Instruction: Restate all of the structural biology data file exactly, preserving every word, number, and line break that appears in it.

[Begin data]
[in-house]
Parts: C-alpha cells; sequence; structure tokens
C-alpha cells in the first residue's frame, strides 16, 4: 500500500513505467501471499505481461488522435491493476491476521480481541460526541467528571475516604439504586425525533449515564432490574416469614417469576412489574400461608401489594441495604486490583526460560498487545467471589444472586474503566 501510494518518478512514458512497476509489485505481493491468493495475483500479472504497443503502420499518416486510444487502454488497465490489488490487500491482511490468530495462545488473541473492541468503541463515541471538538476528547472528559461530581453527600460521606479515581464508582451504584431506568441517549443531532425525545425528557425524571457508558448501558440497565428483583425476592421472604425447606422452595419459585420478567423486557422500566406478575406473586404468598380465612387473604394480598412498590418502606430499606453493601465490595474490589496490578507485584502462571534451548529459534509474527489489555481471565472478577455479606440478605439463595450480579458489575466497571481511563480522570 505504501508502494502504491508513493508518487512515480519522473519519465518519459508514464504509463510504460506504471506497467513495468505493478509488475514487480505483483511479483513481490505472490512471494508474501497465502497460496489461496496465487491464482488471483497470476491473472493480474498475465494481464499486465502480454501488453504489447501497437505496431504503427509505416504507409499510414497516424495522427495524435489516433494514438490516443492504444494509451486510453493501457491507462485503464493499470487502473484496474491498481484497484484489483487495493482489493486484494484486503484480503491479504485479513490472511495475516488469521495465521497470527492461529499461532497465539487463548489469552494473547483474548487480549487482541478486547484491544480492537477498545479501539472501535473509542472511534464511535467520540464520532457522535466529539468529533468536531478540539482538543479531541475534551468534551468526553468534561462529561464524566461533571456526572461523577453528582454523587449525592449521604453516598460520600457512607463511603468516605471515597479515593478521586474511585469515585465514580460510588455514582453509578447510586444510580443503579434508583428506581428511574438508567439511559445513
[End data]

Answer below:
[in-house]
Parts: C-alpha cells; sequence; structure tokens
C-alpha cells in the first residue's frame, strides 16, 4: 500500500513505467501471499505481461488522435491493476491476521480481541460526541467528571475516604439504586425525533449515564432490574416469614417469576412489574400461608401489594441495604486490583526460560498487545467471589444472586474503566 501510494518518478512514458512497476509489485505481493491468493495475483500479472504497443503502420499518416486510444487502454488497465490489488490487500491482511490468530495462545488473541473492541468503541463515541471538538476528547472528559461530581453527600460521606479515581464508582451504584431506568441517549443531532425525545425528557425524571457508558448501558440497565428483583425476592421472604425447606422452595419459585420478567423486557422500566406478575406473586404468598380465612387473604394480598412498590418502606430499606453493601465490595474490589496490578507485584502462571534451548529459534509474527489489555481471565472478577455479606440478605439463595450480579458489575466497571481511563480522570 505504501508502494502504491508513493508518487512515480519522473519519465518519459508514464504509463510504460506504471506497467513495468505493478509488475514487480505483483511479483513481490505472490512471494508474501497465502497460496489461496496465487491464482488471483497470476491473472493480474498475465494481464499486465502480454501488453504489447501497437505496431504503427509505416504507409499510414497516424495522427495524435489516433494514438490516443492504444494509451486510453493501457491507462485503464493499470487502473484496474491498481484497484484489483487495493482489493486484494484486503484480503491479504485479513490472511495475516488469521495465521497470527492461529499461532497465539487463548489469552494473547483474548487480549487482541478486547484491544480492537477498545479501539472501535473509542472511534464511535467520540464520532457522535466529539468529533468536531478540539482538543479531541475534551468534551468526553468534561462529561464524566461533571456526572461523577453528582454523587449525592449521604453516598460520600457512607463511603468516605471515597479515593478521586474511585469515585465514580460510588455514582453509578447510586444510580443503579434508583428506581428511574438508567439511559445513